Unilever Brand Knorr Adds A Dash Of Native To Its Media Mix

knorrnativeKnorr is developing a taste for native.

The Unilever-owned seasoning and sauce brand has been experimenting with interactive sponsored content and plans to make it a stock part of its media plan.

That’s because it’s the kind of thing that engages millennials, an audience Knorr is particularly interested in courting. Awareness isn’t an issue for Knorr, but consideration and differentiation are, especially with smaller niche food brands coming on the market.

“Knorr is a huge brand with a very established heritage, but it doesn’t necessarily feel that relevant to a younger generation,” said Sarah Burbridge, a global media manager at Unilever in the UK. “We needed to offer something valuable, interesting and entertaining, and also potentially something [people] would want to share with their friends as a way for us to build our brand identity.”

In April, Knorr launched a global creative campaign with the goal of positioning itself as a foodie brand with millennial appeal.

Knorr developed a variety of content for the campaign, including recipe recommendations, an online personality quiz that helps consumers discover their flavor profile and a film called “Love at First Taste” that pairs couples on blind dates based on their taste preferences, all of which was housed in a central hub.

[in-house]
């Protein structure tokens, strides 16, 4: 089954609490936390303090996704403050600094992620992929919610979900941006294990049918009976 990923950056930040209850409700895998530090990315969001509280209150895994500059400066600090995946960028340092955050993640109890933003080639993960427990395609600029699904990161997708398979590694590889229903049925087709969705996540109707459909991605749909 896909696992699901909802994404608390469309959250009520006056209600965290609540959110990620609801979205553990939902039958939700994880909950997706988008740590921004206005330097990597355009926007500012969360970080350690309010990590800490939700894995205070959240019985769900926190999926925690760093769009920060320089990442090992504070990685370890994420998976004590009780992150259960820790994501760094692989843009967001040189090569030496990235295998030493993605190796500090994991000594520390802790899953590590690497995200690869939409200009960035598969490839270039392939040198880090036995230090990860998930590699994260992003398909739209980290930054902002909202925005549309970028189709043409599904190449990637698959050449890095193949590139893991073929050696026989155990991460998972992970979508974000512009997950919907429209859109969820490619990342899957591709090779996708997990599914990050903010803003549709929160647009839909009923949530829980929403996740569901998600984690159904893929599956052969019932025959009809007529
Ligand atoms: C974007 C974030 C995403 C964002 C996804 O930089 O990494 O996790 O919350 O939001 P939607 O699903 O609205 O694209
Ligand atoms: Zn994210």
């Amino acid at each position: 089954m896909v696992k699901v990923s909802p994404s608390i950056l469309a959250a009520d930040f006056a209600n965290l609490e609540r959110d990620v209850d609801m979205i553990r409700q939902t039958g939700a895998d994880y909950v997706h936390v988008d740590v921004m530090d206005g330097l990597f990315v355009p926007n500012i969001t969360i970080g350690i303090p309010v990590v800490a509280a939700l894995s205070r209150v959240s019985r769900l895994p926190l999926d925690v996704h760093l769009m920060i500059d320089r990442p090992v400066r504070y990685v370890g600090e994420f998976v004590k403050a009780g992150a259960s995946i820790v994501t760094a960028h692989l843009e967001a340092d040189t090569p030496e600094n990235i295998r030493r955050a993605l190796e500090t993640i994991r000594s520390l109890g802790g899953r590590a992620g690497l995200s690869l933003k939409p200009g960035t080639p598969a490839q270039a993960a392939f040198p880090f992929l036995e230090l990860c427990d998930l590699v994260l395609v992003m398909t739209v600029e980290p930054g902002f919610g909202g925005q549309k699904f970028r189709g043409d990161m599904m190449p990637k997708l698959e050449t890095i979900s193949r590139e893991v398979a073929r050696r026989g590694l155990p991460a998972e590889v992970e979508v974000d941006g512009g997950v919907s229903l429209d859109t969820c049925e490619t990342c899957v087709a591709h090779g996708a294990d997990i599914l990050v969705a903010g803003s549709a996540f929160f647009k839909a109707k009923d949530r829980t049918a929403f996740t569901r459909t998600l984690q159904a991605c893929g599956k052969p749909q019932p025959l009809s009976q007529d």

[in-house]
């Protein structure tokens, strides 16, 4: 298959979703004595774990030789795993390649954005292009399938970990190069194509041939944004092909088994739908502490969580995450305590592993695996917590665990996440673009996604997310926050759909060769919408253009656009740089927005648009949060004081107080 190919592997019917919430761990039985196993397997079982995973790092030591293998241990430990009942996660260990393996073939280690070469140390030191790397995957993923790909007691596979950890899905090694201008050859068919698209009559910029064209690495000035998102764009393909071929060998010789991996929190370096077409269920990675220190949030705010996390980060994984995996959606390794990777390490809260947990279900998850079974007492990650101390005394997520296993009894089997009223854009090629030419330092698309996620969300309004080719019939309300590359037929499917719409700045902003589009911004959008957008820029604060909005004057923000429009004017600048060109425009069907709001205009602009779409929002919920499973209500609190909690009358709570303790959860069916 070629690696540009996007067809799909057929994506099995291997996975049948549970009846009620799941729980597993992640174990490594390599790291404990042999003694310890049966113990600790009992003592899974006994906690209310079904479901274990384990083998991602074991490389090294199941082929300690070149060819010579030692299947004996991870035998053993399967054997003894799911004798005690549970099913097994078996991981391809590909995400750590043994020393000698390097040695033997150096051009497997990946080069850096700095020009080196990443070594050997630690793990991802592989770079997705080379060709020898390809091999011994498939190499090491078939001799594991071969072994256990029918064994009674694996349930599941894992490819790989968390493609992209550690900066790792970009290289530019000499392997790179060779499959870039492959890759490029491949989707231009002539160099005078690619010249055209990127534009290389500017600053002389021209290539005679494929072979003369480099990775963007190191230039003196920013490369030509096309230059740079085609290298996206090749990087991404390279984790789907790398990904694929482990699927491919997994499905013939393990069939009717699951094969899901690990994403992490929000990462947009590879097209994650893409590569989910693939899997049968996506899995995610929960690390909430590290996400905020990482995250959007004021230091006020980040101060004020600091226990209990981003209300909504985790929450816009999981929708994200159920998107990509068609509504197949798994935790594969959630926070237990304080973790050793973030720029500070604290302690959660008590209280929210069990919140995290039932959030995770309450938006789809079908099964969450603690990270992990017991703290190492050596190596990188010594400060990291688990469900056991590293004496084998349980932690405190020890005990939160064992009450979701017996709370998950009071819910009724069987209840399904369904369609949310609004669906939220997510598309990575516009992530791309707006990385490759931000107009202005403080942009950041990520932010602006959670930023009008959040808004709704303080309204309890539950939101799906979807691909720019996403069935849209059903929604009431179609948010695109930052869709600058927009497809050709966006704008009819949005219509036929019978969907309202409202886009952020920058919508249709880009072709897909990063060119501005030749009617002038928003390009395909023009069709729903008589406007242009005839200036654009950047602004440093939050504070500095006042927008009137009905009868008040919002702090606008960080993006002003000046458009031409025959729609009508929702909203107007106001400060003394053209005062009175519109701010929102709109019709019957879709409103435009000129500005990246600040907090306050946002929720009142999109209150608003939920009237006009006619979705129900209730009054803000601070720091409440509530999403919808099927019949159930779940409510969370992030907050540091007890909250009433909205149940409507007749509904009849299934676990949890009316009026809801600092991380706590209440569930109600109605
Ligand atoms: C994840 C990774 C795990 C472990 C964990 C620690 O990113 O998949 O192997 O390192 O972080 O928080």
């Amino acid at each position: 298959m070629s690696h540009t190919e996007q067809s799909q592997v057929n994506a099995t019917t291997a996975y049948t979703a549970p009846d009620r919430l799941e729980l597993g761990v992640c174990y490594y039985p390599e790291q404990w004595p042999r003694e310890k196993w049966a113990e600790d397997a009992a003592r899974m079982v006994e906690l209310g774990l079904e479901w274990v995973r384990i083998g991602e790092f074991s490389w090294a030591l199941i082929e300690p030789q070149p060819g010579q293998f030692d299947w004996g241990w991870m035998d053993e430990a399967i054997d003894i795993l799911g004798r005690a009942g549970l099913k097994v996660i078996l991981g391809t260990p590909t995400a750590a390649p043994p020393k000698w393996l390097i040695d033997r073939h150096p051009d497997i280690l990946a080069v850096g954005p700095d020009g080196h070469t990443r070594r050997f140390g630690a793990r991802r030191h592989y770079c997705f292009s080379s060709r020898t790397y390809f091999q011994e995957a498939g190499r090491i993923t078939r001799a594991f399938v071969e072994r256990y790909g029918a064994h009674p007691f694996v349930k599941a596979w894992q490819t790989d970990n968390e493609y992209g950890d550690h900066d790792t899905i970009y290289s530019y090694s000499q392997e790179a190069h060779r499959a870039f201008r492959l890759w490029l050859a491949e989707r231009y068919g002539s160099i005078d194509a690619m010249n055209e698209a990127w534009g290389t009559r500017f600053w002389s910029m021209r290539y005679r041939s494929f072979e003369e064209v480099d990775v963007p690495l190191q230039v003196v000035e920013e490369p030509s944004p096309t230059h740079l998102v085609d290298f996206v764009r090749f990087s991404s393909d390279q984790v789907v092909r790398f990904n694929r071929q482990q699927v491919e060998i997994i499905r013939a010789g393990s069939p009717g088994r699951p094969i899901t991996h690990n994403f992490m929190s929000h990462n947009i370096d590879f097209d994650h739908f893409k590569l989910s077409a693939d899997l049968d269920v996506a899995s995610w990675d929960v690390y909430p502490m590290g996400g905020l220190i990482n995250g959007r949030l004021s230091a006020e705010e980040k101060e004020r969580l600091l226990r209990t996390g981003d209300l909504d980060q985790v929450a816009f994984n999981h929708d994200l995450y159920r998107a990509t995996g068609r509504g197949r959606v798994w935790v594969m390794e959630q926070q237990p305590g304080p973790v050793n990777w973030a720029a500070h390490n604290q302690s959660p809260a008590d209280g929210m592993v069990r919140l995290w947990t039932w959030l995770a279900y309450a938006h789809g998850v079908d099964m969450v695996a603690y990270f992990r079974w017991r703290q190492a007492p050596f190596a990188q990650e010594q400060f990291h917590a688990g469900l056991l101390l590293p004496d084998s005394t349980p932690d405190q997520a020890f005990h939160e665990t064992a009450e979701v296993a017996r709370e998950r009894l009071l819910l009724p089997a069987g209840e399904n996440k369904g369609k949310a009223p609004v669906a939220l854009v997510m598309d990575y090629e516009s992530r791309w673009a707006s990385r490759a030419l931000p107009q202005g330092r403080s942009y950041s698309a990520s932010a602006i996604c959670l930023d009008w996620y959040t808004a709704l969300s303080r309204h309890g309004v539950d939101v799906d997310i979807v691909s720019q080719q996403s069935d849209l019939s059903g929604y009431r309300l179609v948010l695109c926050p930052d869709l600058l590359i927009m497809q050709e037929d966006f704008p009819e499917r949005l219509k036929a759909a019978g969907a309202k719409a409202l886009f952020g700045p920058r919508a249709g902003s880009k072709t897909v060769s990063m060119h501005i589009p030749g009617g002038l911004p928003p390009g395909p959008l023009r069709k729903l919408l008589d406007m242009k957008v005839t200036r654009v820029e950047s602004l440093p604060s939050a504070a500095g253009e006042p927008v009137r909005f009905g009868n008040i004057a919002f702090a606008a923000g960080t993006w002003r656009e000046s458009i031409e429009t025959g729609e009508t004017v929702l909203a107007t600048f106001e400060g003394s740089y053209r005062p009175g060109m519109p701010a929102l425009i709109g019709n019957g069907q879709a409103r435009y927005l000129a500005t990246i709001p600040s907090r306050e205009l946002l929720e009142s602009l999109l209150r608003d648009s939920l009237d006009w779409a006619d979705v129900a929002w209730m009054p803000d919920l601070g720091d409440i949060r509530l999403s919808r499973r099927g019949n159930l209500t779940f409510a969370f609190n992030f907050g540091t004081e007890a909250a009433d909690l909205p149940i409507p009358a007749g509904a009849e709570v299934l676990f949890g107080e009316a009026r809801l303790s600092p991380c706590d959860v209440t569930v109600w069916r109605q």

Social was one of the main traffic drivers, but there’s only so much time someone’s going to spend on a brand microsite, which meant reach was inherently limited.

“Rather than trying to funnel a millennial audience into a particular destination, it would make much more sense to think about environments where they’re already active,” Burbridge said. “They expect to see that kind of content there.”

The assets from Knorr’s flavor profiler were repurposed into sponsored posts that Playbuzz, a self-serve interactive content platform – think surveys, quizzes, polls and listicles – distributed across its network of 40,000 publishers, including Cosmopolitan, Food Network UK, The Daily Record and Hollywood.com. The publishers also shared the posts through their own social channels. A mobile-friendly flip card unit contained a summary of each flavor profile with cute names like “Salty Adventurer,” “Meaty Warrior” and “Deep Sea Dreamer.”

The brand is guaranteed a certain number of impressions and only pays on a per-engagement basis. But Knorr wasn’t “just chasing reach,” Burbridge said.

Although “it’s true that a lot of what we do from a media perspective is focusing on broad reach and getting our message to a large audience, what this kind of content allows us to do, particularly when we’re looking for more equity or to drive reappraisal of the brand, is give more depth of engagement,” she said.

A post-campaign MetrixLab market research study noted a positive uptick in brand awareness and likelihood to recommend Knorr products.

But there’s not necessarily a secret sauce here and getting people to engage is far from “voodoo magic,” said Playbuzz co-founder Shaul Olmert. It’s just a matter of creating something fun and putting the content where the target audience is likely to see it.

“We’re in an industry people are paying money or installing ad blockers to avoid,” Olmert said. “So why should someone stop what they’re doing for five minutes and engage with you? When someone sees something sponsored by a brand, they’re only going to engage with it if the content is done well.”

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